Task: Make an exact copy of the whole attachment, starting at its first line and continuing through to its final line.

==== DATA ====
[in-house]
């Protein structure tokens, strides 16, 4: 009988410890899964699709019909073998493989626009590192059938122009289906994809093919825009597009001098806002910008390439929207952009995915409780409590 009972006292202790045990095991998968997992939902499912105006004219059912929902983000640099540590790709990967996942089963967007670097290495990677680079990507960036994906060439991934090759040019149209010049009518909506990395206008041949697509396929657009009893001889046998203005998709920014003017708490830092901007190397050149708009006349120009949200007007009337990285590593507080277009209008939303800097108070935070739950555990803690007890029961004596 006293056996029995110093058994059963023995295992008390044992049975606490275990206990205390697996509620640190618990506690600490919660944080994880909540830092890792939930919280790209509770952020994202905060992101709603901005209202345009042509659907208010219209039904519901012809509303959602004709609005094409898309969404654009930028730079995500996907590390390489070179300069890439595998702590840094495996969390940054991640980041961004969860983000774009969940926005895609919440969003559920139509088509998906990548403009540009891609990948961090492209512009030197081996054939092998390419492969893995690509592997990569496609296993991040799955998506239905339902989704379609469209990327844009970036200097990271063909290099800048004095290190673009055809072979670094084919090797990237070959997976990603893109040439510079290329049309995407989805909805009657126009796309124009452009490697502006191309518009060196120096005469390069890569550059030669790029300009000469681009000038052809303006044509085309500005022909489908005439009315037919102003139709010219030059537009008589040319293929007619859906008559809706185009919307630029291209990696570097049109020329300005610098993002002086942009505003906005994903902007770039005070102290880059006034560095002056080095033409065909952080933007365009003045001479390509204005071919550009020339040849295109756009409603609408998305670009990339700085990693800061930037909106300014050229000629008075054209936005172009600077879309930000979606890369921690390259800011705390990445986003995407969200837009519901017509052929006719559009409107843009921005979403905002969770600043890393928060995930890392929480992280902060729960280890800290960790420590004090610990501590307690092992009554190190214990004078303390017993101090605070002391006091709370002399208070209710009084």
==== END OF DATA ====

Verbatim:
[in-house]
């Protein structure tokens, strides 16, 4: 009988410890899964699709019909073998493989626009590192059938122009289906994809093919825009597009001098806002910008390439929207952009995915409780409590 009972006292202790045990095991998968997992939902499912105006004219059912929902983000640099540590790709990967996942089963967007670097290495990677680079990507960036994906060439991934090759040019149209010049009518909506990395206008041949697509396929657009009893001889046998203005998709920014003017708490830092901007190397050149708009006349120009949200007007009337990285590593507080277009209008939303800097108070935070739950555990803690007890029961004596 006293056996029995110093058994059963023995295992008390044992049975606490275990206990205390697996509620640190618990506690600490919660944080994880909540830092890792939930919280790209509770952020994202905060992101709603901005209202345009042509659907208010219209039904519901012809509303959602004709609005094409898309969404654009930028730079995500996907590390390489070179300069890439595998702590840094495996969390940054991640980041961004969860983000774009969940926005895609919440969003559920139509088509998906990548403009540009891609990948961090492209512009030197081996054939092998390419492969893995690509592997990569496609296993991040799955998506239905339902989704379609469209990327844009970036200097990271063909290099800048004095290190673009055809072979670094084919090797990237070959997976990603893109040439510079290329049309995407989805909805009657126009796309124009452009490697502006191309518009060196120096005469390069890569550059030669790029300009000469681009000038052809303006044509085309500005022909489908005439009315037919102003139709010219030059537009008589040319293929007619859906008559809706185009919307630029291209990696570097049109020329300005610098993002002086942009505003906005994903902007770039005070102290880059006034560095002056080095033409065909952080933007365009003045001479390509204005071919550009020339040849295109756009409603609408998305670009990339700085990693800061930037909106300014050229000629008075054209936005172009600077879309930000979606890369921690390259800011705390990445986003995407969200837009519901017509052929006719559009409107843009921005979403905002969770600043890393928060995930890392929480992280902060729960280890800290960790420590004090610990501590307690092992009554190190214990004078303390017993101090605070002391006091709370002399208070209710009084």